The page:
Tomato Substitute – 7 Juicy Ideas & A Few Tips

If you’re a big fan of lasagna but absolutely cannot stand the thought of tomatoes, or cannot find any, then you’re in dire need of a tomato substitute. Maybe your case isn’t as dire and you simply need something else to bulk up a ratatouille. Or, maybe you’d rather swap the tomato in a salad with something else. But what ?

Here comes a list of the best tomato substitutes we could think of ! Some of these may be obvious, and some may surprise you. It really depends on what you’re using the tomatoes for, because each of these works a little differently. So let’s take a look.

tomato substitute

Best tomato substitutes

The best tomato substitutes are tomato sauce or paste, red bell peppers, eggplants, sweetened vinegar, low sodium soy sauce, olive paste, and zucchini. You may use several of these combined, and some of these are even better if you roast them beforehand, like eggplant or bell pepper.

If your issue with tomatoes is that they are nightshades, we’ve provided you with non-nightshade options, as well as very flavorful ones. When replacing tomatoes in a recipe we need something that is:

  • flavorful
  • acidic
  • sweet
  • a mix of all three

Some of the options on the following list are all three, and they may be your saving grace, and some may be something completely unexpected. Always remember that tomatoes bring flavor, but you can obtain a great flavor with the aid of other spices as well. Now let’s look at the substitutes.

1. Tomato sauce or paste

If you need to substitute fresh, raw tomatoes then you can try tomato paste or tomato sauce, to bring a similar flavor. You can use the paste or sauce to invent a sort of salad dressing, or sauce for a roast, or simply to flavor a broth. For texture and bulking you can try any of the other substitutes on this list.

Keep in mind that fresh tomatoes are, well, fresh. So a tomato sauce will bring depth of flavor without too much zing. You may want to add a bit of lemon juice to brighten the flavor.

2. Red bell peppers

Red bell peppers have that beautiful look that can easily mimic tomato slices, without the seeds. And if you roast the peppers and them make a sort of salad or sauce, they can easily be added in place of tomato sauce.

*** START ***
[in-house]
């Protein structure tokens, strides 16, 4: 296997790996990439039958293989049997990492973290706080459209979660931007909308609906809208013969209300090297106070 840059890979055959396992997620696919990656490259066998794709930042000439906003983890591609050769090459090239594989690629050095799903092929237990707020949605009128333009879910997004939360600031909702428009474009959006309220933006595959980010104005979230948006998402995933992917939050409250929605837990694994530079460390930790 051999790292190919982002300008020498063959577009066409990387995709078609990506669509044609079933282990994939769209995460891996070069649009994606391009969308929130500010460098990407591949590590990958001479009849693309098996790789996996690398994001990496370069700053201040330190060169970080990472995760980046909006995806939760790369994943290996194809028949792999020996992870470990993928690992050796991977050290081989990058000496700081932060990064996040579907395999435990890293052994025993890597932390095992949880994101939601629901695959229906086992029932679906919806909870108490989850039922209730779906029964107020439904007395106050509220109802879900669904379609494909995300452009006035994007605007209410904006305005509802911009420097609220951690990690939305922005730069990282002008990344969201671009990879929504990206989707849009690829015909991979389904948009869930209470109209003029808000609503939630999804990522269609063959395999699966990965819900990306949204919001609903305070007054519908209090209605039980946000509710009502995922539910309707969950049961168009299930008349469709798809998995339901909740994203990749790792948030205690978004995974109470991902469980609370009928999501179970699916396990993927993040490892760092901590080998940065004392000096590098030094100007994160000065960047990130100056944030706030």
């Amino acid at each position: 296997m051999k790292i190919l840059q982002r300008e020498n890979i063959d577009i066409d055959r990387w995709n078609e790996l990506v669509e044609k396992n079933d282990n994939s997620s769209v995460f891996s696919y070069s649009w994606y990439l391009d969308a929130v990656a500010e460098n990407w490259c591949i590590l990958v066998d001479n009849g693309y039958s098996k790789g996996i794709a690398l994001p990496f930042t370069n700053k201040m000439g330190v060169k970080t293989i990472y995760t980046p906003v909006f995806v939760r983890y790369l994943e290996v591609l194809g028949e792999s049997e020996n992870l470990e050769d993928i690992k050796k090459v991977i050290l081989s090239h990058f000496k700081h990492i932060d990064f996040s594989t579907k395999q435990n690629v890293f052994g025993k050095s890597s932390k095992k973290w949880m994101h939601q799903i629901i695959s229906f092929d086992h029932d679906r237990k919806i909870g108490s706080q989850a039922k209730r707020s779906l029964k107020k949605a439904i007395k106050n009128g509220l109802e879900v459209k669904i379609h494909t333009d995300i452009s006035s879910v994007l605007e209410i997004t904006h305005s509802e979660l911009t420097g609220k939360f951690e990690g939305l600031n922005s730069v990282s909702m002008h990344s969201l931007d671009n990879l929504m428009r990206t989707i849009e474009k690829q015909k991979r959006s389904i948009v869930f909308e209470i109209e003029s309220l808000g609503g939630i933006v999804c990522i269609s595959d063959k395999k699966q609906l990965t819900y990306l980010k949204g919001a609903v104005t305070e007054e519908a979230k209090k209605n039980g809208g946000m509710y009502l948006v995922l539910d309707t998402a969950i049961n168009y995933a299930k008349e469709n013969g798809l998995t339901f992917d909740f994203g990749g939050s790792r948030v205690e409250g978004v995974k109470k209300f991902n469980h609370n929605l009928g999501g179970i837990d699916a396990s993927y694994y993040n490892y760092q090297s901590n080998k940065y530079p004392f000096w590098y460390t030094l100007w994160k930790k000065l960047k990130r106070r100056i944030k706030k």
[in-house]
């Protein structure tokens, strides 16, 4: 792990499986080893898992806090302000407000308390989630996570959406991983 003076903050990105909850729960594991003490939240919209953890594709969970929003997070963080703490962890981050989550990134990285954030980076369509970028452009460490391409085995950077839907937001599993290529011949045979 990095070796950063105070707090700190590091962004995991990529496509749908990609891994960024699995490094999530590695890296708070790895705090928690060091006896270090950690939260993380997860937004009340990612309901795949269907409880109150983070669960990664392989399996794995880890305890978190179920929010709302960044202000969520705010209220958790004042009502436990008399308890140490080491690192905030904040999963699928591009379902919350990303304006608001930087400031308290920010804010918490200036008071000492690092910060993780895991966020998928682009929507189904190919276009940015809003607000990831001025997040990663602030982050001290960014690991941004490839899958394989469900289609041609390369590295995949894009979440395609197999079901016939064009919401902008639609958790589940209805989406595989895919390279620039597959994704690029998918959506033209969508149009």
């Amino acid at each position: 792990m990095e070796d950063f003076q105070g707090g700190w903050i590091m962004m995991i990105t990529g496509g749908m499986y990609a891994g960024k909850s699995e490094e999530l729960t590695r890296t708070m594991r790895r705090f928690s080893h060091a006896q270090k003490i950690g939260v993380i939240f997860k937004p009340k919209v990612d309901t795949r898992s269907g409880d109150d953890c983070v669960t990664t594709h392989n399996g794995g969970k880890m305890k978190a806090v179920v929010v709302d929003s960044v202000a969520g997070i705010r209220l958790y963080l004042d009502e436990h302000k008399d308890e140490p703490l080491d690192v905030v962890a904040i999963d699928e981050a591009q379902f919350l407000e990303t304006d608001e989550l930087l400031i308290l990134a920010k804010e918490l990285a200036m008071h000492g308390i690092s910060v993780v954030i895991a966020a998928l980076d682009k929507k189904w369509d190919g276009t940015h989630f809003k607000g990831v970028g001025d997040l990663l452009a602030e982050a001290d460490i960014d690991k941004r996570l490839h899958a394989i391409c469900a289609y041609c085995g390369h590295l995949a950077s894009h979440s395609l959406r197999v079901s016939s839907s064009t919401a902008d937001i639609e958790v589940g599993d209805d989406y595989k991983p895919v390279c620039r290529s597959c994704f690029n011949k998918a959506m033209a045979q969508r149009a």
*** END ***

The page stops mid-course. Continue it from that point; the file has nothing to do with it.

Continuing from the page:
They have a different flavor, yes, and they’re even a bit sweeter than tomatoes. They’re also more earthy, so they can provide a really nice background flavor for a roast, or in a stew. If you add chunks of roast bell pepper to a salad with white cheese and cucumbers you get a really nice combination.

Read also: Why Are Tomato Skins Tough ?

If using red bell peppers for ratatouille, you may want to cut them lengthwise, instead of transversal. This way you get big slabs of bell pepper, as opposed to empty circles.

Red bell peppers, like all bell peppers, are also nightshades.

3. Eggplant

Eggplants are common replacement for tomatoes. They bring a nice flavor, even if it’s a different one from tomatoes. Roast eggplant is particularly delicious and earthy-umami. And due to its texture, cooked eggplant of any kind will bring a creamy finish to any dish.

If you’re substituting for ratatouille, keep in mind they will get very. very soft. In a salad they’re not a good deal, since raw eggplant has no flavor and feels like a dense sponge. It’s really much better once you cook it.

Eggplants are also nightshades.

4. A dash of sweetened vinegar

Sweetened vinegar is a nice choice to bring some sharpness to a dish, and it also bring just a bit of sweetness like a tomato would. We recommend ACV, instead of any other vinegar, if you can help it. Only use a little at a time, because you may just notice the smell and taste of vinegar more than the acidity.

5. Low sodium soy sauce